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Energy sources and technologies: Alternatives spark interest

Monday, 27 Apr 2015 ( #716 )
Special Feature
Battery Supplies
After 150 years of lead-acid battery domination, the last few decades have seen a rapid development in alternative energy sources. In the second part of the batteries feature, Melissa Barnett looks at some of the new energy technologies available and whether they really do challenge the current market leaders.

Driven by rising fuel prices and increasingly stringent clean energy regulations, new energy sources such as lithium batteries, fuel cells and hydrogen are being developed as leaner and cleaner energy sources. Early adopters of the new technology were heavily supported by government incentives and many believe that this was the only reason the technology could be justified. However, in recent times, the technologies have been able to demonstrate a positive return on investment.

Alexander De Soete, general manager for Belgian company Battery Supplies, believes that new technologies are always expensive at the beginning. "You must always look at the application and what advantages there are for the customer with new technology. For example, Li-ion batteries are more expensive to purchase, but there is no maintenance, double lifecycle, fast charge, intermediate charges, no gasses during charging and no changing batteries between shifts after initial purchase, so in certain applications, the return on investment can surely be more interesting than traditional technologies," he suggests.

Kari Johansson, technical director for Rocla Oy, predicts that recycling costs will increase over time and this, together with a greater awareness for the environment, will drive environmentally friendly solutions which, in turn, will become cheaper.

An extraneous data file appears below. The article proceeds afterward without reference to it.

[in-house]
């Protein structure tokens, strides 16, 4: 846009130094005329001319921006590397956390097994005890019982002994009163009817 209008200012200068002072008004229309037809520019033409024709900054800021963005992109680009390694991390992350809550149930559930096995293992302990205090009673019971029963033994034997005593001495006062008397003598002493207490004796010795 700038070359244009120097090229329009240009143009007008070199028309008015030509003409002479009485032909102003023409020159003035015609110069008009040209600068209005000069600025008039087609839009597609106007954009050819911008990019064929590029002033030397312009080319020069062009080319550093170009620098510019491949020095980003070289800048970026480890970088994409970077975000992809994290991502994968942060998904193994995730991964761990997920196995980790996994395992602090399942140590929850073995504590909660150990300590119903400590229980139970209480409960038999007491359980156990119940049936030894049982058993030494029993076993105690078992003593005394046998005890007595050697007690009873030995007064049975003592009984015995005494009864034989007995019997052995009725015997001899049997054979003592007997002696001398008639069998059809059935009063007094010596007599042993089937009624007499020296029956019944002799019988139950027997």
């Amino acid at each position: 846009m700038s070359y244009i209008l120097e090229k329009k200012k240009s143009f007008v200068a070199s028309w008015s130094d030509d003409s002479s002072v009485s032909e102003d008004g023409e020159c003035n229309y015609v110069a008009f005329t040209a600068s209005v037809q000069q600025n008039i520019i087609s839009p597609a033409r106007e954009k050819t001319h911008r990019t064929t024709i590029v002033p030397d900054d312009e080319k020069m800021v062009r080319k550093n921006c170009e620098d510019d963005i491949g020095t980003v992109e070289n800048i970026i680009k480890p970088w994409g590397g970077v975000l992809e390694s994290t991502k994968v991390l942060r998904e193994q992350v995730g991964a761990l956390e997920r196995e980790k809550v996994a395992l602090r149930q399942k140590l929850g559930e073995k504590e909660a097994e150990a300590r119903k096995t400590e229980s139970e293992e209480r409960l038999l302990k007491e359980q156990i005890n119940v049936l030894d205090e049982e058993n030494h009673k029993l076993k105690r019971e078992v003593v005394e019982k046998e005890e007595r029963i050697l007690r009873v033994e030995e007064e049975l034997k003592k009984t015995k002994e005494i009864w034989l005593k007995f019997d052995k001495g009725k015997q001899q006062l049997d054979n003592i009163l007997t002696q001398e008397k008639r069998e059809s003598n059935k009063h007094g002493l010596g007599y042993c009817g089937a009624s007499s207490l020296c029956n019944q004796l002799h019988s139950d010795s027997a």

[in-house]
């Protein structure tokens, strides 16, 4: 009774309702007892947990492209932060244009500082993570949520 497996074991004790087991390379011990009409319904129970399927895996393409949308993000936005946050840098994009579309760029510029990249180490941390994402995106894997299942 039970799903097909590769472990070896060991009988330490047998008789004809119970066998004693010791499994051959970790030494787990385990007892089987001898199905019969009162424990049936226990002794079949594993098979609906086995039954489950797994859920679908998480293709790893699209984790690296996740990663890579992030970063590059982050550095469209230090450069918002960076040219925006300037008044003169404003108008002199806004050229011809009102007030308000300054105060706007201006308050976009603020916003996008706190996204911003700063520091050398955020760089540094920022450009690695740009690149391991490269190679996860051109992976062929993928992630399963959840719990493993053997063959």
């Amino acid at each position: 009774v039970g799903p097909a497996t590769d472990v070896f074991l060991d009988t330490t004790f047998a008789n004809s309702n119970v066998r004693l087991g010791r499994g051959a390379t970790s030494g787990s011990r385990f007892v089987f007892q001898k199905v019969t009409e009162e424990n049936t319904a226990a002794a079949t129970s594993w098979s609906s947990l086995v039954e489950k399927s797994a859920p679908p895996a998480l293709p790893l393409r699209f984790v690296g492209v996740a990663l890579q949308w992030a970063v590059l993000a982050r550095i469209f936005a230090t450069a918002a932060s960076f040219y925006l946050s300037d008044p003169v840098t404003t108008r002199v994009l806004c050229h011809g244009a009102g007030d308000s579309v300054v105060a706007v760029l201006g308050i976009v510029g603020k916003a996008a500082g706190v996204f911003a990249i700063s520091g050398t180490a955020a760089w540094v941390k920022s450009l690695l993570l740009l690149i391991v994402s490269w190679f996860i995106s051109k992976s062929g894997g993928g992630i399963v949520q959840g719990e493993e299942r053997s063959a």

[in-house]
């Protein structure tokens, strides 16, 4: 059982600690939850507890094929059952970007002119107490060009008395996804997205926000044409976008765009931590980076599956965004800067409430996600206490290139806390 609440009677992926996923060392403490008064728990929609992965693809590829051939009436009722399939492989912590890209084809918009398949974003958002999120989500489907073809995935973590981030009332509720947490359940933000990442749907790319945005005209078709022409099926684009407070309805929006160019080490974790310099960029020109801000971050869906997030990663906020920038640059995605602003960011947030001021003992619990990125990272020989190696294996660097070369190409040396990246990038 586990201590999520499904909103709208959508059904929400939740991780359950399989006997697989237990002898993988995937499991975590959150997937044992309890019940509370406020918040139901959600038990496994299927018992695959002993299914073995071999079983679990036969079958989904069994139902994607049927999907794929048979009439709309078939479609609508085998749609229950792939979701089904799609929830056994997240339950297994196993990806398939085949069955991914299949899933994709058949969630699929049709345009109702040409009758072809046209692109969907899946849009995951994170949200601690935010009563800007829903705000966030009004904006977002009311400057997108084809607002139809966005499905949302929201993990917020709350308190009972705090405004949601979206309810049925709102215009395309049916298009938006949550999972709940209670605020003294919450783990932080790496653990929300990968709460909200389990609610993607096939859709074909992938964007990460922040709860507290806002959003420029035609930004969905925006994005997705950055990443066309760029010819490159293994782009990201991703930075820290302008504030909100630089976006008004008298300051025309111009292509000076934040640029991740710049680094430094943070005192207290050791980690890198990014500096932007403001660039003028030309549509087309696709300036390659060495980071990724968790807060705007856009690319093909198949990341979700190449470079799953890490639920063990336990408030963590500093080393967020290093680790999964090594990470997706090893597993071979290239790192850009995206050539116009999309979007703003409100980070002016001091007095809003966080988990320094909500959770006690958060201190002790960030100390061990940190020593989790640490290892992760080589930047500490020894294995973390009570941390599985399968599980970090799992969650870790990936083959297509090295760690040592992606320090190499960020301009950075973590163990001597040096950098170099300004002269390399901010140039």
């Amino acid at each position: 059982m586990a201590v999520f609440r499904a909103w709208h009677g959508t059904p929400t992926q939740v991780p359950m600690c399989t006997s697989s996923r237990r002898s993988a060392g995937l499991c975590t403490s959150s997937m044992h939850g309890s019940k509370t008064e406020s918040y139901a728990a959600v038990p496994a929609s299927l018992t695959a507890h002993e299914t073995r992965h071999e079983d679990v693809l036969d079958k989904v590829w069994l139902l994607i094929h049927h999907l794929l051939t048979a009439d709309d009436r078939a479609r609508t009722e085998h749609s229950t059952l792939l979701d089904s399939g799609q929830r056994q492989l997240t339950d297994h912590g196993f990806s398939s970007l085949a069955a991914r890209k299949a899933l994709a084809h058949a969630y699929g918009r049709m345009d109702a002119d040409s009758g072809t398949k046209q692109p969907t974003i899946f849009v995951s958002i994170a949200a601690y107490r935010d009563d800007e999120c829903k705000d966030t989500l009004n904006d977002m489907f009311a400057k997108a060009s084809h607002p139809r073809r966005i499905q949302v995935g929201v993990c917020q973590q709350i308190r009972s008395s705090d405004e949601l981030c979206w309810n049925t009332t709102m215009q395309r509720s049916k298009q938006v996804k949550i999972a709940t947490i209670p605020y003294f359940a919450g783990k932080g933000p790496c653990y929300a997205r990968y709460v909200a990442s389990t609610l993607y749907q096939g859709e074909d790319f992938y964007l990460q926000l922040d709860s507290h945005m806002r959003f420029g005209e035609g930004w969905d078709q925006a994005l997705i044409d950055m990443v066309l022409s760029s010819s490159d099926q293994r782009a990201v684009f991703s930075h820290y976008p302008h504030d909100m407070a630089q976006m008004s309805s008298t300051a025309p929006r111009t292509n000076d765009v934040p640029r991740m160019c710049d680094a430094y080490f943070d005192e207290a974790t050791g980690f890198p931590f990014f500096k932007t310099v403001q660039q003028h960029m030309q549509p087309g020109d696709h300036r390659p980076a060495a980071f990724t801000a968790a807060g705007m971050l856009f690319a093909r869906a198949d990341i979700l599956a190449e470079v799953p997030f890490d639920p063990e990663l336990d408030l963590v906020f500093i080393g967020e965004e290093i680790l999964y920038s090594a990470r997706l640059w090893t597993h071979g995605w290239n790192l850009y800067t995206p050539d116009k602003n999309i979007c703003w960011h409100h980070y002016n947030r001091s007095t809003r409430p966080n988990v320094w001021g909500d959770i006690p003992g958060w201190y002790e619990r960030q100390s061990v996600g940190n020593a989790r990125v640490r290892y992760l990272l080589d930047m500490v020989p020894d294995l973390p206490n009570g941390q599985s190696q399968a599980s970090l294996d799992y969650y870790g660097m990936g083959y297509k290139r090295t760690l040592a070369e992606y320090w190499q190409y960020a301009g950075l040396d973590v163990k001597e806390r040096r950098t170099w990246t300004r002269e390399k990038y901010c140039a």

Lithium Batteries

The earliest challengers to traditional lead-acid batteries were lithium metal batteries. Lithium is the lightest known metal, with the greatest electrochemical potential. The reactive trait of lithium allows for very high energy and power–density potential. After initial and justified concerns about safety (lithium battery chemistry tended to be unstable during cycling, which caused changes in the battery and the internal temperature to rise suddenly and quickly causing thermal runaway), lithium-ion (Li-ion) technology was developed which made the battery much safer.

PosiCharge-brand systems from AeroVironment Inc are being used by Nestlé.
Blake Dickinson, director of application engineering at Aerovironment PosiCharge, says that although there were some early safety concerns with lithium batteries, difficulties were not experienced in the materials handling equipment sector. "There have been no reported lithium battery incidents to date in the MHE market, but the fear is that some low-cost battery pack assemblers will enter the market and put in unsafe technology," he says. Dickinson adds that cell spacing, fusing, temperature management and battery management systems (BMS) are key to the safe use of lithium batteries. " A cell will eventually fail and the pack design must allow it to fail safely. Furthermore, the BMS must be designed to prevent overcharge of the individual cells and thermal management must be in place to provide adequate cooling in the heavier duty applications," he explains.

Flux Power lithium battery pack
There are many different lithium-ion batteries and some are safer than others, according to Ron Dutt, chief executive of Flux Power. "With careful selection of proper chemistry for the application, combined with proper testing and certification, new technologies based on our experience with lithium can be safely deployed with hugely successful results," he says.  Flux Power has been experimenting with a number of new materials such as manganese spinel and nano-phosphate. Dutt is particularly excited about nano-phosphate for lithium iron phosphate-based Li-ion batteries which he believes will dramatically increases cycle lifetime and power output.